The A—avenues of approach/egress, and the element of surprise —is the mental preparation for your actions after departing from the patrol vehicle. What would be the most advantageous approach to the residence? If possible, approach from an oblique angle. If you approach from an angle, you will decrease the likelihood of being discovered, thus maintaining the element of surprise.
The element of surprise provides you with three important advantages in your approach: 1) critical time to develop further planning and intelligence gathering, thereby gaining greater situational awareness; 2) advancement and infiltration—utilizing tactical, undetected movement to the area of the call will allow you to stage at specific locations prior to entry and the establishment of a foothold; and 3) a diminished likelihood of the suspect maneuvering into a position to counterattack or improve their position based on their observations of your deployment.
While conducting the mental preparation for your approach, also consider terrain, surrounding structures and vegetation to conceal your movement. Take advantage of anything to visually block or mask your movement from the staging point to the area of call.
Most important, try to match your background. People are most often detected early because of the following: shine (reflections from badge or other equipment), outline (the human shape is distinct and quickly recognized) and contrast (dark uniform on light background).
Avenues of escape involve not only an officer’s hasty retreat to gain cover or consolidate forces, but also consideration of a suspect’s most likely avenue to run or attack. It’s important to be aware of the possibility of a suspect escaping and the risk this presents in terms of a potential ambush. However, by identifying likely escape routes prior to advancing toward the offender’s location, you’ll decrease the likelihood of escape and potential danger from the rear. This will allow you to create choke points that will assist in capturing or neutralizing the offender.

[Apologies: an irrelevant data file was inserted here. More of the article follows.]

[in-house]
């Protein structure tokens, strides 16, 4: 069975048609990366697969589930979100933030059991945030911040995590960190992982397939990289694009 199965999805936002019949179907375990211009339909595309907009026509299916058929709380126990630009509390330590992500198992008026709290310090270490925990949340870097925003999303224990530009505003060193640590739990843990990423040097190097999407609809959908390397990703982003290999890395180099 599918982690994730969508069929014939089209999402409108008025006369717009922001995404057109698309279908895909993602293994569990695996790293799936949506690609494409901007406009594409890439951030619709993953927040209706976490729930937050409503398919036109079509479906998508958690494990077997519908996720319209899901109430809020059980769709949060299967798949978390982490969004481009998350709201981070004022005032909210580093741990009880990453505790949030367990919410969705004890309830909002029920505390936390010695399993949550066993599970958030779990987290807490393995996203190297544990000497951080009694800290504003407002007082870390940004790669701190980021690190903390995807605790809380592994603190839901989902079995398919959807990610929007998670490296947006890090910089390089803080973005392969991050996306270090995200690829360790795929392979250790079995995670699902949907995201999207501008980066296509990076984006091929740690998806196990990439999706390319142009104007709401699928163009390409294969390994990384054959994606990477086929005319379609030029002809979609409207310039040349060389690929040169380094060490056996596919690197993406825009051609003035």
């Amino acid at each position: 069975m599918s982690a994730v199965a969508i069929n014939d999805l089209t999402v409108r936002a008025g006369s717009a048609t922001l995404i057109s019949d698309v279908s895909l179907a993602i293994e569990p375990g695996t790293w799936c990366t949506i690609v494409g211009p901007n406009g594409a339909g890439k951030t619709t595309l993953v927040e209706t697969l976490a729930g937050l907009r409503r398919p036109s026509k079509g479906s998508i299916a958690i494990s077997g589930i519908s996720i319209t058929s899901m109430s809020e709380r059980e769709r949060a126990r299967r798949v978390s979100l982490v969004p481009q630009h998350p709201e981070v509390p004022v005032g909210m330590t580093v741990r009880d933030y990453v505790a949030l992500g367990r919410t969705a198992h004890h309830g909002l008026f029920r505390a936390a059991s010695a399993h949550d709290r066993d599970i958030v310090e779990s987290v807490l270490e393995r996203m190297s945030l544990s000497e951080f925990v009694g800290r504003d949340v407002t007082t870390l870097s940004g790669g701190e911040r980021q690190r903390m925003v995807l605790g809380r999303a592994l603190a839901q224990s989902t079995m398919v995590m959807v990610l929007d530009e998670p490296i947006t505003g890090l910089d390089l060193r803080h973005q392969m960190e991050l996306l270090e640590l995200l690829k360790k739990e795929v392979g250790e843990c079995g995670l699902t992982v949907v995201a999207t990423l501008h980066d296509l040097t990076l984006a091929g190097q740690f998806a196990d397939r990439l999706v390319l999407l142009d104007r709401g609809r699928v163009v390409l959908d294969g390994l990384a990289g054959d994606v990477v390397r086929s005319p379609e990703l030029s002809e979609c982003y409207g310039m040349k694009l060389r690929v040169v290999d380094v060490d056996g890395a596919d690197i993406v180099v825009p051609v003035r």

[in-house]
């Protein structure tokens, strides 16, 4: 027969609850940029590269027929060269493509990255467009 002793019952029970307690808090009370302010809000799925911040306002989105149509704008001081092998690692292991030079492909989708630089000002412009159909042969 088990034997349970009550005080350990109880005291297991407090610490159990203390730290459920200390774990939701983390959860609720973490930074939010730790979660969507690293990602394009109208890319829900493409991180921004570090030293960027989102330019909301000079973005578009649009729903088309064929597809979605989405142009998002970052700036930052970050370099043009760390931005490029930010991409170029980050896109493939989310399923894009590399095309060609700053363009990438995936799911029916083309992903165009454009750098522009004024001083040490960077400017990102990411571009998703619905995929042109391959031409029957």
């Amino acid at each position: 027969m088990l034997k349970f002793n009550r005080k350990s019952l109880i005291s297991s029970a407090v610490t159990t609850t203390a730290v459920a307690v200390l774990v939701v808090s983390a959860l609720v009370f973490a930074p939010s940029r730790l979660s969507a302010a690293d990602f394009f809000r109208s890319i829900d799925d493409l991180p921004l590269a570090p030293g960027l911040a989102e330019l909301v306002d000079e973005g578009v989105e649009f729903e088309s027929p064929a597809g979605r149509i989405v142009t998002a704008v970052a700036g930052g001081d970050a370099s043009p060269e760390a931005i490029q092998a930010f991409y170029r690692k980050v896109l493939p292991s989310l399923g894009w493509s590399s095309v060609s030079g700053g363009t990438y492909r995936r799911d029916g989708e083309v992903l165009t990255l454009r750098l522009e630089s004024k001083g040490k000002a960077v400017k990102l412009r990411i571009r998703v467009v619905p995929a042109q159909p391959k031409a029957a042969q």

F stands for field of fire. In addition to your approach, be aware of your background, surroundings and fellow officers’ positions so that if you’re fired upon and return fire, you’ll know where your rounds are directed.
Reflecting on these safety issues/tactical considerations beforehand allows the officer to force the offender into a compromised position. By advancing in a manner that uses both forward and flanking maneuvers, officers can gain effective interlocking fields of fire that deny the offender the tactical benefits of movement, time and cover.
Last, the E stands for entrenchment. When you think about entrenchment, visualize and be aware of your surroundings. Identify locations that would provide you the best cover and concealment. It’s a big advantage to have both, but there will be times when you’ll only have one or none. Tactical awareness gives the officer flexibility, allowing them to properly adjust and create the safest possible approach. For example, it may be appropriate to pull back, plan and then move forward as a team with a ballistic shield.
As seen in recent deadly events, some of the most critical and dangerous times for officers occur during the staging and approach to the call area. It’s my hope that the S.A.F.E. approach will help officers gain additional insight into mental preparedness and tactical response when entering known and unknown dangers.